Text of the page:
What would happen if MicroSoft or Yahoo or a MicroHoo went to the 5 top
results for the top 25k searches and paid them to leave the Google
A theoretical maximum of 125k sites, but with overlap, probably closer to 100k or less, times how much per site on average?
math starts to get interesting. At $1,000 per site average times 100k
sites, thats only $1 Billion Dollars. The distribution would obviously
favor the larger sites, so of that billion dollars, would the top 1k
sites take 500k each and the remaining 99k split the rest?
the stakes, why stop at $1 Billion Dollars ? Would the top 1k most
visited sites take a cool $1mm each, plus a commitment from Microsoft
or Yahoo to drive traffic through their search engines to more than
make up for the lost Google Traffic. After all, once consumers realized
that Google no longer had valid search results for the top 25k searchs,
that traffic would most likely go to Microsoft and Yahoo…
What would it cost to get that number of sites to turn Google off and
stay off, and would the traffic created as users switch from Google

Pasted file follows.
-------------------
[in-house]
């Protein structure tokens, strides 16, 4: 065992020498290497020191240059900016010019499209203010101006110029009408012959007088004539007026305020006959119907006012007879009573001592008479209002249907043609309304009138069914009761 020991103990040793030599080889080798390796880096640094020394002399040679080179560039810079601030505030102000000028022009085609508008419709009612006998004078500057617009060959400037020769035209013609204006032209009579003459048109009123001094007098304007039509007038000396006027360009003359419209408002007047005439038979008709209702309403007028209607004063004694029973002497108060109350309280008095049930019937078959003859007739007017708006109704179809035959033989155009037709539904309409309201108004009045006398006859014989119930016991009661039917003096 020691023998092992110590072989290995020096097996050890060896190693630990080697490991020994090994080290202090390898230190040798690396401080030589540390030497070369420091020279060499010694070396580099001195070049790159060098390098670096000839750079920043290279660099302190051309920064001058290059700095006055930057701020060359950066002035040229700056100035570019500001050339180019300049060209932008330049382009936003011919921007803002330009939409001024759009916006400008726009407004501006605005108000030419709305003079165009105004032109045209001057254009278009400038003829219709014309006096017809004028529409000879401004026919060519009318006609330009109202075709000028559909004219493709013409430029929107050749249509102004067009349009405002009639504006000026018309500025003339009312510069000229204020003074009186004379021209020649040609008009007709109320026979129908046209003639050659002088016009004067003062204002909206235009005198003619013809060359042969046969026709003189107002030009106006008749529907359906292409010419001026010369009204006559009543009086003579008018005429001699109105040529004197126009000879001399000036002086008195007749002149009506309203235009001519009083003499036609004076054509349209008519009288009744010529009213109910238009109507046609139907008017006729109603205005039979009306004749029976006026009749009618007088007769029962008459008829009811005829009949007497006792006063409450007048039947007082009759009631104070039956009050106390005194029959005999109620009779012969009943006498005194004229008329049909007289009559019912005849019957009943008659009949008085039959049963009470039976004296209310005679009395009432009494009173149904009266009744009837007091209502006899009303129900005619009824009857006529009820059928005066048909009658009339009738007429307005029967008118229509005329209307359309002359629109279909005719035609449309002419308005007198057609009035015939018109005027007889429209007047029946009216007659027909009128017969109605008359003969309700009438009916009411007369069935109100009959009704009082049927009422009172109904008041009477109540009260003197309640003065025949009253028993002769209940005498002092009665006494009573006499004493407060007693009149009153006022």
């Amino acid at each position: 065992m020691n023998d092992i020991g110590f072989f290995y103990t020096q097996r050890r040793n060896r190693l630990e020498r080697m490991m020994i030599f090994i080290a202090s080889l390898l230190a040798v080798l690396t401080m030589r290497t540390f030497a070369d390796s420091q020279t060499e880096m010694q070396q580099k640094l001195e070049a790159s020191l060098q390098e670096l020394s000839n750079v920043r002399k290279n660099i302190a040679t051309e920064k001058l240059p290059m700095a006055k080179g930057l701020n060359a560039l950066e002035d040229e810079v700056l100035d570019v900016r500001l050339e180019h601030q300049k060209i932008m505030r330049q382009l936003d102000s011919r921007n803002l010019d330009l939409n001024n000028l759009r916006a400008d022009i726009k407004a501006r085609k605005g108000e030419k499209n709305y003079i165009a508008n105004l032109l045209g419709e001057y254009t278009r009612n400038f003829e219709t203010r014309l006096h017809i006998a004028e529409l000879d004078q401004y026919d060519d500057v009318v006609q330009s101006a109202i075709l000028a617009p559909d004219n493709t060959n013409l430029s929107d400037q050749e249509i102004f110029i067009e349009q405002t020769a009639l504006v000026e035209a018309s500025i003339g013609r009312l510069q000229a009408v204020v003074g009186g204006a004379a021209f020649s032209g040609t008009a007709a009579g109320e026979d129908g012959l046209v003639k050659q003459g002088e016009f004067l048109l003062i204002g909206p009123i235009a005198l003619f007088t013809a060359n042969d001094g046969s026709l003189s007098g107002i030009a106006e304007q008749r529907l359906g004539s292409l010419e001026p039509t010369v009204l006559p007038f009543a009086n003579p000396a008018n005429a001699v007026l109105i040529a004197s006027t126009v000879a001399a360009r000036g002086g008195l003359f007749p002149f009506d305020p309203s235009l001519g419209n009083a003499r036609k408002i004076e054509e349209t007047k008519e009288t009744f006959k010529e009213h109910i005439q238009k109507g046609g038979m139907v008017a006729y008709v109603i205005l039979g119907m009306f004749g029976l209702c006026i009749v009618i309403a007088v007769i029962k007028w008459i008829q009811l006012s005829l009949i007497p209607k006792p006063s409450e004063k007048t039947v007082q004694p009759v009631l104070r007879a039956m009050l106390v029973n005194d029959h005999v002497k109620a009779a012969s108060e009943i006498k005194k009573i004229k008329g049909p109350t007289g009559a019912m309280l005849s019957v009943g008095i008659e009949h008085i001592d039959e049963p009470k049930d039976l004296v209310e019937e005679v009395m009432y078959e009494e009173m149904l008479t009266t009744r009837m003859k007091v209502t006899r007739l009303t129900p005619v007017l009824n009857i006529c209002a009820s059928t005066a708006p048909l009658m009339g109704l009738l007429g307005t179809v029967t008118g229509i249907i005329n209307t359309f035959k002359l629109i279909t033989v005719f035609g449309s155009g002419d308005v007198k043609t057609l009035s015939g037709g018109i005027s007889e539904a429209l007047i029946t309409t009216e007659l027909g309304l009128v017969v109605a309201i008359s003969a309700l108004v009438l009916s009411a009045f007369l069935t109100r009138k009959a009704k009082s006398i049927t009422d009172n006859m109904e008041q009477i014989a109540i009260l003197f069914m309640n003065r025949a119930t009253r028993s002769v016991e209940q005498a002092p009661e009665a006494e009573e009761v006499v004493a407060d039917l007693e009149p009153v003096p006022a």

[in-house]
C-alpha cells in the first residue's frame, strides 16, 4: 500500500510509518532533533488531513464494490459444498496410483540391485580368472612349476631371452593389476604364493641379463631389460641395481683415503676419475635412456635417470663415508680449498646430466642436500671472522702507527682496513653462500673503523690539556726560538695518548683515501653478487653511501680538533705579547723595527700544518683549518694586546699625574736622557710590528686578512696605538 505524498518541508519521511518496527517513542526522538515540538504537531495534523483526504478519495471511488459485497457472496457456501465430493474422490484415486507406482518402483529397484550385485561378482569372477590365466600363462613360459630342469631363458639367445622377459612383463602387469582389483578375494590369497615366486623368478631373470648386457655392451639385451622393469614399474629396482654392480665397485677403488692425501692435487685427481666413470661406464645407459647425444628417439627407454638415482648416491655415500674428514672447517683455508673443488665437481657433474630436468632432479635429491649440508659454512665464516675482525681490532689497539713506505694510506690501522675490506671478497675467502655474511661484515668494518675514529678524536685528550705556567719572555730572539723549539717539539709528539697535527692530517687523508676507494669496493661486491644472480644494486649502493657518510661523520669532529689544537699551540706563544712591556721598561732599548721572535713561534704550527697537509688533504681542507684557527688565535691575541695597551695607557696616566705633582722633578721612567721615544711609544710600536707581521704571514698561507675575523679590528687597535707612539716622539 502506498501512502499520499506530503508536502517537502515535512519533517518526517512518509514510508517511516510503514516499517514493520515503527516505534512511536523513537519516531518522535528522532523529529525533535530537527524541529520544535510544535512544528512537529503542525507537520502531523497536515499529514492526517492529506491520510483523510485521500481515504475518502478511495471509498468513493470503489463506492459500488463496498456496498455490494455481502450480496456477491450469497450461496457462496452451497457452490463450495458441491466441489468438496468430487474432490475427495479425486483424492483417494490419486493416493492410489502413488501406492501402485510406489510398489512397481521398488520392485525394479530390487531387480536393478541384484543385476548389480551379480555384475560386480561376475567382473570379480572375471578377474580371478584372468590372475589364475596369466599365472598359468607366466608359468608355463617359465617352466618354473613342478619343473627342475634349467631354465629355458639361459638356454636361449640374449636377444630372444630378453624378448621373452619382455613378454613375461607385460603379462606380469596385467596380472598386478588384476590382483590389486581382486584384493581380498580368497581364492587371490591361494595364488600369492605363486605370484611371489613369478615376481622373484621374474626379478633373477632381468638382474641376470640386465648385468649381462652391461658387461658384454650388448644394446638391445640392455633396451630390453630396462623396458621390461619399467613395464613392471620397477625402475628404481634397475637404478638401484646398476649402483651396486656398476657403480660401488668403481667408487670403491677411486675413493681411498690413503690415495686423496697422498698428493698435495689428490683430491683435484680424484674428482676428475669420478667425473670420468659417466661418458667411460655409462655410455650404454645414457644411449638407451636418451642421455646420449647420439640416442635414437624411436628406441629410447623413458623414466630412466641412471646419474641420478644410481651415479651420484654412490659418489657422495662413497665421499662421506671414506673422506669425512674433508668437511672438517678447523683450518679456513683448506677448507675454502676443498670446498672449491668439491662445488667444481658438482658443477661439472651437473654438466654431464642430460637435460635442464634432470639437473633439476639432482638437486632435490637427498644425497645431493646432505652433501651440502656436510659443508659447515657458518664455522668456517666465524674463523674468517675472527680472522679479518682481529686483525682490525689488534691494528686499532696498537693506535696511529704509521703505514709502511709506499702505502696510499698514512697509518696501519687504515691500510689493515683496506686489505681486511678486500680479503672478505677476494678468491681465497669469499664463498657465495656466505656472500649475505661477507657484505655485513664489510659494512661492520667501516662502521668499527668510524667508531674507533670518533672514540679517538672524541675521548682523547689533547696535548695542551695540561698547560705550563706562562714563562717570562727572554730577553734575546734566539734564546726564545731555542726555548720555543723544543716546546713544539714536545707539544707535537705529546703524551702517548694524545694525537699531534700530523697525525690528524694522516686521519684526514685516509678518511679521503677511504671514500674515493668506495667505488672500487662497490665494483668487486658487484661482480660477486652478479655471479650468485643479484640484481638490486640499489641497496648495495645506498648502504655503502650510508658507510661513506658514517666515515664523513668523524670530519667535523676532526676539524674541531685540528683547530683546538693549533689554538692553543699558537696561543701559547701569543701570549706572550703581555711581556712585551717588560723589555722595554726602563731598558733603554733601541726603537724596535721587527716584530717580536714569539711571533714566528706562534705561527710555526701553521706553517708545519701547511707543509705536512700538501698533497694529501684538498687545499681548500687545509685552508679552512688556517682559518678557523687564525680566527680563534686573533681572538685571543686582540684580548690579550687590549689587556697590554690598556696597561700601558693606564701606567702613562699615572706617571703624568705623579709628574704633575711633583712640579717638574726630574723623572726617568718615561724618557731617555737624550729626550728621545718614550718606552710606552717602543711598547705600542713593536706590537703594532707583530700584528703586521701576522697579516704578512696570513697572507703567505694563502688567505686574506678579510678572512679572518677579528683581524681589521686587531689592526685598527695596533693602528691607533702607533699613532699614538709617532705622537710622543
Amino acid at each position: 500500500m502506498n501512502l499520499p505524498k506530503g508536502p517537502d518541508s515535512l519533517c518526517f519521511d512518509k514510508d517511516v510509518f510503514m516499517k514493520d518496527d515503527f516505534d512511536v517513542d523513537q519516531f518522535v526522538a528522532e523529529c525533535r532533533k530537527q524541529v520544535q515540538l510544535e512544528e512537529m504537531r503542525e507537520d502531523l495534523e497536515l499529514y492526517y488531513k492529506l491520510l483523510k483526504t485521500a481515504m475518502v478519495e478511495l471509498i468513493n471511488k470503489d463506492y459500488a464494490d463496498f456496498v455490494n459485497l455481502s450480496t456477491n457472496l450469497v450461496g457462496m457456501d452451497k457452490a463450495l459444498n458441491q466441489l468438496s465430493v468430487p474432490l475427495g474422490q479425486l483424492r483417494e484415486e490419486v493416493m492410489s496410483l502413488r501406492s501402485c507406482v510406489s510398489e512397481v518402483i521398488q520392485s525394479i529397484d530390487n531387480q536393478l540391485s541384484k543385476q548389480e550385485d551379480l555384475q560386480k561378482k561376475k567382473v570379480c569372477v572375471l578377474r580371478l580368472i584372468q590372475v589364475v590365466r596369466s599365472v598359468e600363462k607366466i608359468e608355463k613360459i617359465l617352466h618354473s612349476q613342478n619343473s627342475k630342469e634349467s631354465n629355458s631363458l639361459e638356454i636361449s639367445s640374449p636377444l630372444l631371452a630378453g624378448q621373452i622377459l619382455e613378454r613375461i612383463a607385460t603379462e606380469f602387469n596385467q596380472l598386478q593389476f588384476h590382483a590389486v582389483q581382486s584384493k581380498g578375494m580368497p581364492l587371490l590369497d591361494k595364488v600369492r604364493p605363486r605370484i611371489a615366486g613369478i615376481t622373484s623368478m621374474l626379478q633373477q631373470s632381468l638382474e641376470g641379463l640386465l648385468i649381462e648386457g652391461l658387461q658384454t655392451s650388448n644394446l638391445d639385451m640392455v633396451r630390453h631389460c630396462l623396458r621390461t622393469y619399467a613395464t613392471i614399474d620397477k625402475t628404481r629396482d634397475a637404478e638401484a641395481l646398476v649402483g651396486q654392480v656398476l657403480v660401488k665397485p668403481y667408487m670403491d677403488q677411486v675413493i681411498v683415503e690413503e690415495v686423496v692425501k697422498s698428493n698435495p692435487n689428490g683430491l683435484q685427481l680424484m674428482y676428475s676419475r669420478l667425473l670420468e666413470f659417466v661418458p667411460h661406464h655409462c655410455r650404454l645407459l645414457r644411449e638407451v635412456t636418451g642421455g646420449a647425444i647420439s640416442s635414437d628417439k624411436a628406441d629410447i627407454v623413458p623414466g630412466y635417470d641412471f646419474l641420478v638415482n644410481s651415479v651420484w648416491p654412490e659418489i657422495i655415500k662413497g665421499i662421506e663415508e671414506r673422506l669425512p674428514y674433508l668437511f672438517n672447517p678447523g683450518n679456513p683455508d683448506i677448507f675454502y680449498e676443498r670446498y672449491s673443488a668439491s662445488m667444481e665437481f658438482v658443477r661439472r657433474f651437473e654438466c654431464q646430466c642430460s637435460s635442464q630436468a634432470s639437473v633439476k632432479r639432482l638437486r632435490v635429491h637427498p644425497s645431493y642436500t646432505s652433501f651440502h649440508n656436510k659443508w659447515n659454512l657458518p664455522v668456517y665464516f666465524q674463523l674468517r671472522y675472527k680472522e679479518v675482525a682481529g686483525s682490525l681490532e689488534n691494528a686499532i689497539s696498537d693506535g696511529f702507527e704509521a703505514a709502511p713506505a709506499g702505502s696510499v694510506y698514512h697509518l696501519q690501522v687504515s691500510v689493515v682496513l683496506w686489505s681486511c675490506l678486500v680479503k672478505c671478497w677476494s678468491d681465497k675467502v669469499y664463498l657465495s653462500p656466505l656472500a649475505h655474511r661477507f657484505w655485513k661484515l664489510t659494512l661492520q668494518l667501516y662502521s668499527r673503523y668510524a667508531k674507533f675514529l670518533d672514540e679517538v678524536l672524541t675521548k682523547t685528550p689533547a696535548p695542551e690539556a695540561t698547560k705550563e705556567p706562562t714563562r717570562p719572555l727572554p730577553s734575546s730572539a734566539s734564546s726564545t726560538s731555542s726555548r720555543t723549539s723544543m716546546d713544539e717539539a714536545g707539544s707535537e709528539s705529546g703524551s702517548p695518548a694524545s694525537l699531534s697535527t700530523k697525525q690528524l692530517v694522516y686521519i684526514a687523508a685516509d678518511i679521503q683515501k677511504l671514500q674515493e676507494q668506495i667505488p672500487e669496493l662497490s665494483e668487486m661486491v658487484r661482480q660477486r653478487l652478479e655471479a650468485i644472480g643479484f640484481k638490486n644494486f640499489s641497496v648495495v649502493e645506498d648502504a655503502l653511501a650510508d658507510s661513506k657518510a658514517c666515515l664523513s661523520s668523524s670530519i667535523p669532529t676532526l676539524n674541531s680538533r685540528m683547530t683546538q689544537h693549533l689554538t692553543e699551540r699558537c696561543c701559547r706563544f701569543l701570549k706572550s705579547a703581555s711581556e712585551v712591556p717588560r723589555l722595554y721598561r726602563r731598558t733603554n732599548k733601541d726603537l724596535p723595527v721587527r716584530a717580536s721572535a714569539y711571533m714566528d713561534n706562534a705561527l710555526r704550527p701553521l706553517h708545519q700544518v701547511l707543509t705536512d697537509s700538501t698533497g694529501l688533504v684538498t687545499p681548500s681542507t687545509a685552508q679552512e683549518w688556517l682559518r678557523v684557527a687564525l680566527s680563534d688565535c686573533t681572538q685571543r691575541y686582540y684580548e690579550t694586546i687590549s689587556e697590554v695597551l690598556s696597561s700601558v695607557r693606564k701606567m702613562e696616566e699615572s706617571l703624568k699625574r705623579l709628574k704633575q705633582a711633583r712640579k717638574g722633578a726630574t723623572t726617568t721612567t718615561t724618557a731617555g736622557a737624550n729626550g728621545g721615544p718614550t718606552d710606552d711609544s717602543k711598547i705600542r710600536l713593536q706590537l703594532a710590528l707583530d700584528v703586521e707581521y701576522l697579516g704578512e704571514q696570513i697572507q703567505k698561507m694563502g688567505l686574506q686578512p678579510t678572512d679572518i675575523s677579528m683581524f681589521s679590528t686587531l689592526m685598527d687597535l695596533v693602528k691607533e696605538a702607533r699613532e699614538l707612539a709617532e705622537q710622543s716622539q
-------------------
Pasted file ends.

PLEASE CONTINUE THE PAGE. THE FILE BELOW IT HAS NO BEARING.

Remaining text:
more than compensate for the cost?
Or would Google recognize the risk and jump in and offer more to websites to stay?
That’s Mark Cuban, but I say no. Is there any precedent for successfully undermining a popular "monopoly" (in this case a free one) by paying the input suppliers to go take a hike? If bidding ever did get underway (unlikely), those suppliers are worth more to the relatively efficient company, which is probably Google and they are certainly less liquidity constrained than just about anybody else.
Yes, Google does reap profit from the free content supplied to the web, but the chance of content suppliers colluding to keep reap more of those gains are small. If anything the relevant externality is that Google could pay for gated content to be accessible to search engines but I wouldn’t bet on that happening either.